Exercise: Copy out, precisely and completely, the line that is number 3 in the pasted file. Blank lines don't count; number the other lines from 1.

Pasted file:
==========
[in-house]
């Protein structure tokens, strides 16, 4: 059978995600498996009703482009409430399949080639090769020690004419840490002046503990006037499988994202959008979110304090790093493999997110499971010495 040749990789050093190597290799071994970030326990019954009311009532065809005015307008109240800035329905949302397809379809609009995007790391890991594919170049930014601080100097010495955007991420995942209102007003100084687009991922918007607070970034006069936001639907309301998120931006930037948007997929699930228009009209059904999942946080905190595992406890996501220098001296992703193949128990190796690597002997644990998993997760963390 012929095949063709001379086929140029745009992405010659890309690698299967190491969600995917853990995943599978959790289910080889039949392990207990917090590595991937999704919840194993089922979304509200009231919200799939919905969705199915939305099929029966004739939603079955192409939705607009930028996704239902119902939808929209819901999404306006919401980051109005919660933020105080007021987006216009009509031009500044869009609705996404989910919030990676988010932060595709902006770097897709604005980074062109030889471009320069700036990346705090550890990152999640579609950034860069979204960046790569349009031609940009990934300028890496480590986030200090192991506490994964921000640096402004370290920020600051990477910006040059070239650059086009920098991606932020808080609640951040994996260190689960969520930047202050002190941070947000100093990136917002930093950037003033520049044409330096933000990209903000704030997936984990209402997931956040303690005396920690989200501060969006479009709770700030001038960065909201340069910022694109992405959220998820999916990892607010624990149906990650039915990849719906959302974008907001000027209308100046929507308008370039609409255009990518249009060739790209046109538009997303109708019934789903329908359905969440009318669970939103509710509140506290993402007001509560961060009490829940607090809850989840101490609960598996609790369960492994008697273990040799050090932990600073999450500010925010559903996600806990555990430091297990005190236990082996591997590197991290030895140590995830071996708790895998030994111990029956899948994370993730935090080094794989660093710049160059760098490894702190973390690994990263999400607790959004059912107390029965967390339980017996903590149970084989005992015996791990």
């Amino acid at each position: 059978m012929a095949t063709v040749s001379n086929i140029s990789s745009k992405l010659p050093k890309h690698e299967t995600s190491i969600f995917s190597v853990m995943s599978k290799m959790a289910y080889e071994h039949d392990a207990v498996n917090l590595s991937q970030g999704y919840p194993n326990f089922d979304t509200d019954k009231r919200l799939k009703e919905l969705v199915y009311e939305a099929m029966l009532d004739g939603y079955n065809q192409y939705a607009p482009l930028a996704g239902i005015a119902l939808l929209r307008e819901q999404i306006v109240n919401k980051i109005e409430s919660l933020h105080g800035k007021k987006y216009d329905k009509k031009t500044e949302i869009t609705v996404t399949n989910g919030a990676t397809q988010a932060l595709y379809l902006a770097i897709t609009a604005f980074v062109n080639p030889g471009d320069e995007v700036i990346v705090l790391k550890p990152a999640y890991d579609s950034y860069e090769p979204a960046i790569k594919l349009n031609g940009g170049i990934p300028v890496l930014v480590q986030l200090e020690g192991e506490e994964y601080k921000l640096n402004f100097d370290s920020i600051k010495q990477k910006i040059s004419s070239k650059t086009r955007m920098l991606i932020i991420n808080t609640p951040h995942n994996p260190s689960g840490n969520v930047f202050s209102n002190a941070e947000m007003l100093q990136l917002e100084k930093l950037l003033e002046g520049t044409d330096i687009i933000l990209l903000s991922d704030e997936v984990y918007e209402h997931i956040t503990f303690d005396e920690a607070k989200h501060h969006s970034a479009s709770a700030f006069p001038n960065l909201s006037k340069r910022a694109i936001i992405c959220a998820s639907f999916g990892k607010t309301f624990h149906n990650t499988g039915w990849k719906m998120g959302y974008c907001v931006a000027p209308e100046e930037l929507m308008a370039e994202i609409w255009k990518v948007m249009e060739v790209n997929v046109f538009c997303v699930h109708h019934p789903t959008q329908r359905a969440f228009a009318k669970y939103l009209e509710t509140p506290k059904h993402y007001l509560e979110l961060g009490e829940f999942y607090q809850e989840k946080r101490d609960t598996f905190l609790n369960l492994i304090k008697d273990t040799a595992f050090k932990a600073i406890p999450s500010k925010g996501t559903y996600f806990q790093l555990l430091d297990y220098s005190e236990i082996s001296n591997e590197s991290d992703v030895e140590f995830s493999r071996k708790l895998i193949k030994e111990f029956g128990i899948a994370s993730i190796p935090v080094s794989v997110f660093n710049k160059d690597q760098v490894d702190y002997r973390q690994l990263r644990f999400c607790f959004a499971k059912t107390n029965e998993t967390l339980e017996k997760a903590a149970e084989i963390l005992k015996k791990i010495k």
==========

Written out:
């Amino acid at each position: 059978m012929a095949t063709v040749s001379n086929i140029s990789s745009k992405l010659p050093k890309h690698e299967t995600s190491i969600f995917s190597v853990m995943s599978k290799m959790a289910y080889e071994h039949d392990a207990v498996n917090l590595s991937q970030g999704y919840p194993n326990f089922d979304t509200d019954k009231r919200l799939k009703e919905l969705v199915y009311e939305a099929m029966l009532d004739g939603y079955n065809q192409y939705a607009p482009l930028a996704g239902i005015a119902l939808l929209r307008e819901q999404i306006v109240n919401k980051i109005e409430s919660l933020h105080g800035k007021k987006y216009d329905k009509k031009t500044e949302i869009t609705v996404t399949n989910g919030a990676t397809q988010a932060l595709y379809l902006a770097i897709t609009a604005f980074v062109n080639p030889g471009d320069e995007v700036i990346v705090l790391k550890p990152a999640y890991d579609s950034y860069e090769p979204a960046i790569k594919l349009n031609g940009g170049i990934p300028v890496l930014v480590q986030l200090e020690g192991e506490e994964y601080k921000l640096n402004f100097d370290s920020i600051k010495q990477k910006i040059s004419s070239k650059t086009r955007m920098l991606i932020i991420n808080t609640p951040h995942n994996p260190s689960g840490n969520v930047f202050s209102n002190a941070e947000m007003l100093q990136l917002e100084k930093l950037l003033e002046g520049t044409d330096i687009i933000l990209l903000s991922d704030e997936v984990y918007e209402h997931i956040t503990f303690d005396e920690a607070k989200h501060h969006s970034a479009s709770a700030f006069p001038n960065l909201s006037k340069r910022a694109i936001i992405c959220a998820s639907f999916g990892k607010t309301f624990h149906n990650t499988g039915w990849k719906m998120g959302y974008c907001v931006a000027p209308e100046e930037l929507m308008a370039e994202i609409w255009k990518v948007m249009e060739v790209n997929v046109f538009c997303v699930h109708h019934p789903t959008q329908r359905a969440f228009a009318k669970y939103l009209e509710t509140p506290k059904h993402y007001l509560e979110l961060g009490e829940f999942y607090q809850e989840k946080r101490d609960t598996f905190l609790n369960l492994i304090k008697d273990t040799a595992f050090k932990a600073i406890p999450s500010k925010g996501t559903y996600f806990q790093l555990l430091d297990y220098s005190e236990i082996s001296n591997e590197s991290d992703v030895e140590f995830s493999r071996k708790l895998i193949k030994e111990f029956g128990i899948a994370s993730i190796p935090v080094s794989v997110f660093n710049k160059d690597q760098v490894d702190y002997r973390q690994l990263r644990f999400c607790f959004a499971k059912t107390n029965e998993t967390l339980e017996k997760a903590a149970e084989i963390l005992k015996k791990i010495k």